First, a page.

Expert divers have rescued four of 12 boys from a flooded cave in northern Thailand where they were trapped with their soccer coach for more than two weeks, as a unsafe and complicated operation unfolded amid heavy rain and the threat of rising water underground.
After meeting with Thai SEAL officials and the other rescue teams involved in the operation, he said that this incident was a lesson to be learned and should never happen again in Thailand.
An aide to the Thai Navy SEAL commander says four boys were brought out of the flooded cave in northern Thailand on Monday and the ongoing rescue operation is over for the day.
Four boys were rescued on Monday evening following the four who were bought safely out of the cave on Sunday.
Rescuers have been navigating a risky and complicated plan to get the children out under the threat of heavy rain and rising water underground.
A diving crew is now making the treacherous journey to save the group of 13 boys aged 11-16 and their football coach who are trapped by flooded tunnels. Divers held the first four boys close to bring them out, and each had to wear an oxygen mask to enable normal breathing, authorities said.
Health experts with the rescued boys will be checking oxygen, malnutrition, dehydration, post-traumatic stress and other psychological effects, CNN reports.
Chiang Rai acting Gov. Narongsak Osatanakorn said all four boys rescued Monday are "safe and conscious" and in a hospital.
Rescue mission chief Narongsak Osotthanakorn on Monday said the operation on the second day started at 11am.
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A total of eight boys were removed from the cave on Sunday and Monday.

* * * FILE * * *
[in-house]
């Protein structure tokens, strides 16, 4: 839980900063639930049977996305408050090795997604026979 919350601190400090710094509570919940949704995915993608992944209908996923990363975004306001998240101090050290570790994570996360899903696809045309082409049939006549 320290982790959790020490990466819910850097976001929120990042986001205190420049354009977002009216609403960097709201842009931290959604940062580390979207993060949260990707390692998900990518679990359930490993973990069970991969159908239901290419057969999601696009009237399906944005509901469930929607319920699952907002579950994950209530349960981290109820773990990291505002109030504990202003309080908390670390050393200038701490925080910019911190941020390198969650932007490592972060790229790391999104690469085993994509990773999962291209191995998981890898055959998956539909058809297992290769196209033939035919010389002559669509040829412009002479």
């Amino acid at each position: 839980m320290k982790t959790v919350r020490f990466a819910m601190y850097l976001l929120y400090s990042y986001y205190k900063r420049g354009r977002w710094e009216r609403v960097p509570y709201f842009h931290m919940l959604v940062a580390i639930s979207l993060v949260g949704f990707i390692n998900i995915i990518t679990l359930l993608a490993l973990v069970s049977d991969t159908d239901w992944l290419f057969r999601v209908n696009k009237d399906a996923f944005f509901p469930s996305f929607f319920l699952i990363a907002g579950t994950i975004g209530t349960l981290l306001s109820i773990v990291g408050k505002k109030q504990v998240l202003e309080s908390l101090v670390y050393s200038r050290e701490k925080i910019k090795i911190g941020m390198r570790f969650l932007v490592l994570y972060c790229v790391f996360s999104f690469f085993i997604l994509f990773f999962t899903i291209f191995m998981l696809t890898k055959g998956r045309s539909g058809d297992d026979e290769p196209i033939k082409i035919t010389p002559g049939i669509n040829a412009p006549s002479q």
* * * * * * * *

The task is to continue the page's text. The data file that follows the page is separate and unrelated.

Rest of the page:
In an indication of how unsafe the journey can be, a former Thai navy diver died in the caves on Friday.
The world has been hooked on the fate of the group of Thai boys trapped in a cave and the heroic attempts to rescue them. The perilous rescues have involved two divers accompanying each of the boys, all of whom have been learning to dive only since July 2, when searchers found them. "We will have to do the next mission as successfully as the one we did today".
Drilling a hole into the mountainside to lift them to safety - as 33 Chileans were rescued from a collapsed mine in 2010 - was dismissed because the boys' location couldn't be pinpointed accurately, and it wasn't clear how drilling could alter the mountain's geology.
After the ambulance was seen leaving the complex at around 5 p.M. Monday, a helicopter took off. Authorities have said helicopters were ready to take cave evacuees to a hospital.
The "Wild Boars" football team and their coach got trapped on June 23 when they set out to explore the vast cave complex after football practice and the tunnels became flooded.
The rain raises concerns that rising floodwaters in the cave complex will complicate rescue efforts and affect the evacuation.
The boys will have to navigate through submerged passageways in some places no more than two feet (0.6 metre) wide.
Among those are USA military partners, British cave diving experts - including the two men who first located the boys a week ago - and rescue workers from Australia, China and other countries.